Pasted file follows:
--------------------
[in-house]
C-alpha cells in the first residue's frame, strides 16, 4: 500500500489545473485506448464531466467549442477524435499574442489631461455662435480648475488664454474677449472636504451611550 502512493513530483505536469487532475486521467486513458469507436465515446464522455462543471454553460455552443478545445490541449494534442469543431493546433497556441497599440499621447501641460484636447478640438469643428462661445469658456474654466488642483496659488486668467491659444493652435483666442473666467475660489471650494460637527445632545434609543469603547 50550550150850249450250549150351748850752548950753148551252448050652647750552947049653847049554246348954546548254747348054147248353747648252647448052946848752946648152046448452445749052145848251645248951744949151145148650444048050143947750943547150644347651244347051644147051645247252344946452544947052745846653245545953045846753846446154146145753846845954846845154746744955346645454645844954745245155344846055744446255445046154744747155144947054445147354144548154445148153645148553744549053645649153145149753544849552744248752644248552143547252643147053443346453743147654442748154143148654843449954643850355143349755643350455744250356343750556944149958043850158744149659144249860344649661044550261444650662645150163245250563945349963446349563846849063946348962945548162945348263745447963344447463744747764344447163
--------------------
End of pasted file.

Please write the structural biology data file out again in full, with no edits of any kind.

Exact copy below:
[in-house]
C-alpha cells in the first residue's frame, strides 16, 4: 500500500489545473485506448464531466467549442477524435499574442489631461455662435480648475488664454474677449472636504451611550 502512493513530483505536469487532475486521467486513458469507436465515446464522455462543471454553460455552443478545445490541449494534442469543431493546433497556441497599440499621447501641460484636447478640438469643428462661445469658456474654466488642483496659488486668467491659444493652435483666442473666467475660489471650494460637527445632545434609543469603547 50550550150850249450250549150351748850752548950753148551252448050652647750552947049653847049554246348954546548254747348054147248353747648252647448052946848752946648152046448452445749052145848251645248951744949151145148650444048050143947750943547150644347651244347051644147051645247252344946452544947052745846653245545953045846753846446154146145753846845954846845154746744955346645454645844954745245155344846055744446255445046154744747155144947054445147354144548154445148153645148553744549053645649153145149753544849552744248752644248552143547252643147053443346453743147654442748154143148654843449954643850355143349755643350455744250356343750556944149958043850158744149659144249860344649661044550261444650662645150163245250563945349963446349563846849063946348962945548162945348263745447963344447463744747764344447163